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Your Right to Know Global Harmonization Systems (GHS) New Information!

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Presentation on theme: "Your Right to Know Global Harmonization Systems (GHS) New Information!"— Presentation transcript:

1 Your Right to Know Global Harmonization Systems (GHS) New Information!

2 Your Right to Know: Global Harmonization System 0 What is it? 0 Why do I need to know about GHS? 0 What are the changes? 0 What if I have questions?

3 GHS – What is it? 0 The Global Harmonization Standard (GHS) is an international agreement among nations to use a common classification and labeling system for chemicals 0 New Labels will be on products 0 Online information about chemicals will become consistent 0 GHS is part of OSHA’s Hazard Communication Standard (HCS) Law.

4 Why do I need to Know? 0 Chemicals are located throughout every building of the College 0 One of your rights as an employee is to know what chemicals –including cleaning supplies – are being used the in the buildings where you work.

5 What are the Changes? 0 New labeling system 0 New product information sheets Hazard Communication Safety Data Sheets

6 Changes: Labeling System 0 The key components are: 0 Product Identifier 0 Pictogram 0 Signal Word 0 Hazard Statement 0 Precautionary Statement(s) 0 All labels on chemical containers will have the same information.

7 Changes: Labeling System – What is a “Pictogram?” 0 Picture-based communication, similar in concept to traffic signs 0 Each pictogram consists of a diamond shaped symbol, with a white background and a red border

8 Changes: Labeling - Pictograms Health Hazard Carcinogen Toxicity Respiratory Sensitizer Skull & Crossbones Acute Toxicity Exclamation Mark Irritant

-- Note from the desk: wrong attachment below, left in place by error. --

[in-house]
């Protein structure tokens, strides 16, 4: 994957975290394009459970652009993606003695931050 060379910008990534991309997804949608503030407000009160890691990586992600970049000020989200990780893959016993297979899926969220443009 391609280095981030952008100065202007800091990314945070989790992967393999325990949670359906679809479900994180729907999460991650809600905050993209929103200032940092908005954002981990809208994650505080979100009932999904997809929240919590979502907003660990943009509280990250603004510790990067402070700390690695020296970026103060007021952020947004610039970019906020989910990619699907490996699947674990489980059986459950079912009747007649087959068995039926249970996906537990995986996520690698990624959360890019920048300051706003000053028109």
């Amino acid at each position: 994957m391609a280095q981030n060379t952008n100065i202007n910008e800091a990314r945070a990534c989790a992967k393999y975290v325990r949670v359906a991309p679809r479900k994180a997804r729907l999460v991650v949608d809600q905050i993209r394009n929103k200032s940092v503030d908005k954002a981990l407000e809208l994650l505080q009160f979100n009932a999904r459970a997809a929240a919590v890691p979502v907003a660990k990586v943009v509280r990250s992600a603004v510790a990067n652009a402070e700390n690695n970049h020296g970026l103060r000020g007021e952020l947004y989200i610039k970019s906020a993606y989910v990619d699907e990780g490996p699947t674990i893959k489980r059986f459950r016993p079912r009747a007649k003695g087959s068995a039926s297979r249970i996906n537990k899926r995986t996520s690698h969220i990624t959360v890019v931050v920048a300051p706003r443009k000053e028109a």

9 Changes: Labeling - Pictograms Flame Flammables Pyrophorics Organic Peroxides Corrosives Skin burns Eye damage Corrosive to metals Flame over Circle Oxidizers

10 Changes: Labeling - Pictograms Gas Cylinder Gases under pressure Bomb Exploding Explosives Environmental Hazard Aquatic toxicity

11 Changes: Labeling System – Signal Word 0 A signal word is a single word that indicates the severity level of the hazard. 0 The new system has two signal words: 0 Danger – more severe hazards 0 Warning – less severe hazards

12 Changes: Labeling System – Hazard Statement 0 Describes the nature of the chemical hazard, and sometimes includes the degree (i.e., “highly flammable liquid” instead of “flammable liquid”) Hazard Statements: May cause fire or explosion; strong oxidizer Causes severe skin burns and eye damage Warning Harmful if swallowed Danger May cause fire or explosion; strong oxidizer Causes severe skin burns and eye damage

13 Changes: Labeling System – Precautionary Statements 0 Precautionary Statements describe recommended measures that should be taken to minimize or prevent adverse effects. First aid: IF ON SKIN (or hair) or clothing: Rinse immediately contaminated clothing and skin with plenty of water before removing clothes. Wash contaminated clothing before reuse. IF IN EYES: Rinse cautiously with water for several minutes. Remove contact lenses, if present and easy to do. Continue rinsing. IF INHALED: Remove person to fresh air and keep comfortable for breathing. IF SWALLOWED: Rinse mouth. Do NOT induce vomiting. Immediately call poison center. Specific Treatment: Treat with doctor-prescribed burn cream.

14 Changes: Safety Data Sheets 0 Under the current system, the Material Safety Data Sheets (MSDS) contain the important information, but manufacturers use different formats so it can be difficult to find the information you need quickly in an emergency.

15 Changes: Safety Data Sheets 0 The GHS Safety Data Sheets (SDS) are standardized. The data sheets list the important information about each chemical: 0 by section 0 in the same order 0 using standardized language 0 no matter which country created the chemical

16 Changes: Safety Data Sheets 0 There are 16 sections – 0 Sections 1-5 state the same types of information found on the labels of chemical containers 0 Sections 6 -8 contain safe handling and storage types of information 0 Sections 9-16 are the more technical information about the chemical

17 SDS Library Access 0 The College’s SDS library can be accessed through the William and Mary website by searching for “Safety Data Sheets” 0 The first search result will take you to the College’s SDS website 0 The electronic library link is contained on this page. 0 Your College username and password will allow you access. 0 Once in the system you can search by chemical name, manufacturer, or building and room.


19 WAIT! There is an easier Way! 0 EHS has a QR Code

20 What if I have Questions? 0 Contact the Office of Environment, Health & Safety phone: 221-2146 0 Watch this video:


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